Happy Australia Day: silo art at Sheep Hills 

Along with many others, I’ve been musing on the notion of celebrating our love for Australia on a day that the first Australians think of as commemorating the invasion leading to European settlement and irreparable damage to an ancient culture. 

I don’t want to get all political about it, but I wanted to show you how we decided to celebrate this day. This is the new mural at Sheep Hills, between Minyip and Warracknabeal, featuring Wimmera Elders Ron Marks and Regina Hood, along with a young boy and a young girl, to acknowledge indigenous culture and knowledge. 

I’m so grateful to have been born in Australia, I love my country.

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Silos Beneath Arapiles: a study in denim and white

P1066067 collage

A quick trip round the back of nearby Mount Arapiles took me past these small grain silos. When I walked across the road to get closer (and eliminate the fence from my shot), I noticed the fence post was covered with snails – a fairly common sight in this type of farmland.

Please click image to view full size.

36: the perfect age of a woman

*Photographs by Kat Philcox Photography

A lot of photographers hide their shyness behind the camera, and are often quite unused to having their own picture taken – even if we may sometimes take self-portraits in the desire to record a version of ourselves with which we can be content. 

Since reaching my thirties, I have set milestones that I could look forward to. It may seem a little morbid, but so far these have related to amazing people who died at a particular age; I don’t know why, but the first milestone was 33, the age at which Jesus Christ is believed to have died.

Then as 33 turned, happily, to 34, I set my sights on 36: the age that Marilyn Monroe was when she died. At 35, I read that 36 was considered to be the perfect, golden, ageless age of a woman. With this in mind, I decided that when I was 36, I would pose nude for a photo shoot – something which the inimitable MM also did, only six weeks before her death.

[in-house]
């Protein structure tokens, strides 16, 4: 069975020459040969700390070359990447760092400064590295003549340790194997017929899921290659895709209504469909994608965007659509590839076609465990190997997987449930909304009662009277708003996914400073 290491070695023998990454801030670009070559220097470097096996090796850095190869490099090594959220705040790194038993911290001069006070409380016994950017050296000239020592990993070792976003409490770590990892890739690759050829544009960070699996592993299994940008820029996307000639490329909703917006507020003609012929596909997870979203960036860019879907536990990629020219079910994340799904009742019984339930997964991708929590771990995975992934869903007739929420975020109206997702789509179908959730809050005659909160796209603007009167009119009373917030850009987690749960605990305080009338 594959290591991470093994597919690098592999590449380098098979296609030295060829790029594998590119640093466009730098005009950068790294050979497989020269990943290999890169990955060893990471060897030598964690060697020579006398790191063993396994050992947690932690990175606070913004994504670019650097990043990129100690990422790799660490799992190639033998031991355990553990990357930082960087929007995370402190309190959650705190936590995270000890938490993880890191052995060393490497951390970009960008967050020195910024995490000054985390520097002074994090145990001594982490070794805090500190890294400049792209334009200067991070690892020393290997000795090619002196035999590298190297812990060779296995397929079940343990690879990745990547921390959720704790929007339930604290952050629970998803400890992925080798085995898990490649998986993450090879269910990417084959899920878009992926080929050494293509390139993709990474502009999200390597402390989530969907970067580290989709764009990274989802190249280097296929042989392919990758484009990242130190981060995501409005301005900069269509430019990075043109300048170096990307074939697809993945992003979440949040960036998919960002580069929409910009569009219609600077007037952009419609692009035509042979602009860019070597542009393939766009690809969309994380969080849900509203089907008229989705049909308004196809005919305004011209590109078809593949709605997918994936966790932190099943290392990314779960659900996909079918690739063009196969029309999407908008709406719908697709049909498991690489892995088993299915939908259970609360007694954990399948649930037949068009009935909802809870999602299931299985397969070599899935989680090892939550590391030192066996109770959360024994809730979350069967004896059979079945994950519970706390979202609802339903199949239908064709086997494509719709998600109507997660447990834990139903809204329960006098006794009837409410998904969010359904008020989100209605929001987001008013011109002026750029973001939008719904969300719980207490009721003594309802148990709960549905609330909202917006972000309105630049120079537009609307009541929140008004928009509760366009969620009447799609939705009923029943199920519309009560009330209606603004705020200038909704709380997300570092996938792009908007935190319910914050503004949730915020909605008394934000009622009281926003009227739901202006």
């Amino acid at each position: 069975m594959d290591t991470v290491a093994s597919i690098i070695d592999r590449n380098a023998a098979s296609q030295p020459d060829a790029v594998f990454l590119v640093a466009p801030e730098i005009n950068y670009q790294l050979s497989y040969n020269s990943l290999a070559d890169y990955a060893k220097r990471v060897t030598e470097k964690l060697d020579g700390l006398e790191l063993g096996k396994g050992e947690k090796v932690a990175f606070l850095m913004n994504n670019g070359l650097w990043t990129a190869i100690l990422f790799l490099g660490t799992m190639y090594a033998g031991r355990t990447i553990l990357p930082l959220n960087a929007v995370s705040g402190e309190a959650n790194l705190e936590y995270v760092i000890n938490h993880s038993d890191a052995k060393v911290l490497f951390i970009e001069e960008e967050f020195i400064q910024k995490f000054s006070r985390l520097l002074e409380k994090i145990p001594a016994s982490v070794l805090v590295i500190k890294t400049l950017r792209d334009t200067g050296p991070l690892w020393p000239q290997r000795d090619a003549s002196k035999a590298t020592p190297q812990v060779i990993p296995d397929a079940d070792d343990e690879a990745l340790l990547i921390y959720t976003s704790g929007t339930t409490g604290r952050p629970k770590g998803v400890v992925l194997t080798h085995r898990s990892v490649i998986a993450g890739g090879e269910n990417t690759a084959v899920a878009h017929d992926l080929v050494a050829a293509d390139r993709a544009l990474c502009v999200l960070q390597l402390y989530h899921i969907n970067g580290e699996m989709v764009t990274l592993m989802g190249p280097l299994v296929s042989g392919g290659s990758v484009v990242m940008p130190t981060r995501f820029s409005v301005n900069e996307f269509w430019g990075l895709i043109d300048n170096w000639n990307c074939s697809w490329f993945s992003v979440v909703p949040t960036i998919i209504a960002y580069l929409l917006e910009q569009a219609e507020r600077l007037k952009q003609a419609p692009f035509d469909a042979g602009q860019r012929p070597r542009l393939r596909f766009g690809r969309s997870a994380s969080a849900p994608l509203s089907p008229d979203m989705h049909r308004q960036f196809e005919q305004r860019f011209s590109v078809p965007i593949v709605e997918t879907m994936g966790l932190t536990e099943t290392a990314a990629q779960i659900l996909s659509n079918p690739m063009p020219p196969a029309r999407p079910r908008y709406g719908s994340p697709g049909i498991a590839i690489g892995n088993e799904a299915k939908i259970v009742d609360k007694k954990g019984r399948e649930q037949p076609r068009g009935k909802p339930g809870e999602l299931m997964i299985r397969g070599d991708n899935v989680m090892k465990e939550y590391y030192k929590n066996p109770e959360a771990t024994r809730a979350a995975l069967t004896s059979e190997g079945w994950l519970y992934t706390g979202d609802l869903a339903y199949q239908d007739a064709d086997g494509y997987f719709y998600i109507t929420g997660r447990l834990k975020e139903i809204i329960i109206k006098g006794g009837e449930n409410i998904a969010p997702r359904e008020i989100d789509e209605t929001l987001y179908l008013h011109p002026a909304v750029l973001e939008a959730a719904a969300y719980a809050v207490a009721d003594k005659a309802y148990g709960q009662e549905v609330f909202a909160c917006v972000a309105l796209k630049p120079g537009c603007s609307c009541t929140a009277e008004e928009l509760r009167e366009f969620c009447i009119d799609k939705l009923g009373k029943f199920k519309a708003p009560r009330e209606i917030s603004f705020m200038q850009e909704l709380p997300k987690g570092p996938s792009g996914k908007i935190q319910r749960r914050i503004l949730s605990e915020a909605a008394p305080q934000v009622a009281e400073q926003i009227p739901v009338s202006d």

Having agreed to be my photographer, in September 2012 close friend Kat of Kat Philcox Photography took me into her studio for a couple of hours, both of us somewhat apprehensive about this new experience. Like me, Kat is not very comfortable having her photo taken, so I knew she would understand my trepidation. After a few preparations were made, we began working on clothed shots until we were both comfortable enough for me to begin to shed my clothes. Most of the photos were taken without my glasses on – a rare experience, and one which turned out to be quite helpful: having Kat removed from my focus (and therefore my personal space, even when she was quite close) allowed me to be less inhibited. The shoot was an extraordinary experience, one which I was delighted to share with her.

My original vision was to have a collection reminiscent of classic Film Noir, and those surreally perfect images of the silver screen sirens.Although clients rarely have the opportunity to do so, Kat generously provided me with a disc of (largely) unedited photos so that I could edit them myself. As much as I had enjoyed seeing the “teaser” photos from the shoot, it was not until I began editing that I really felt connected to them – almost as though I had been the photographer of another subject – and I felt privileged to have this opportunity.

I am very pleased with how they turned out, and now have a visual reminder of this time of my life to look back upon in years to come. Initially unsure what to actually do with my photos – many of them are a little unsuited to being hung upon my walls! – I decided to make a book, using the free software from Blurb, which I have used several times in the past few years. The image above is from the front cover; the one below is on the back cover. Maybe sometime I’ll share what’s between the sheets!

Having turned 37 shortly after the shoot took place, it is time again to set my sights upon another milestone age – and to devise a way to commemorate it.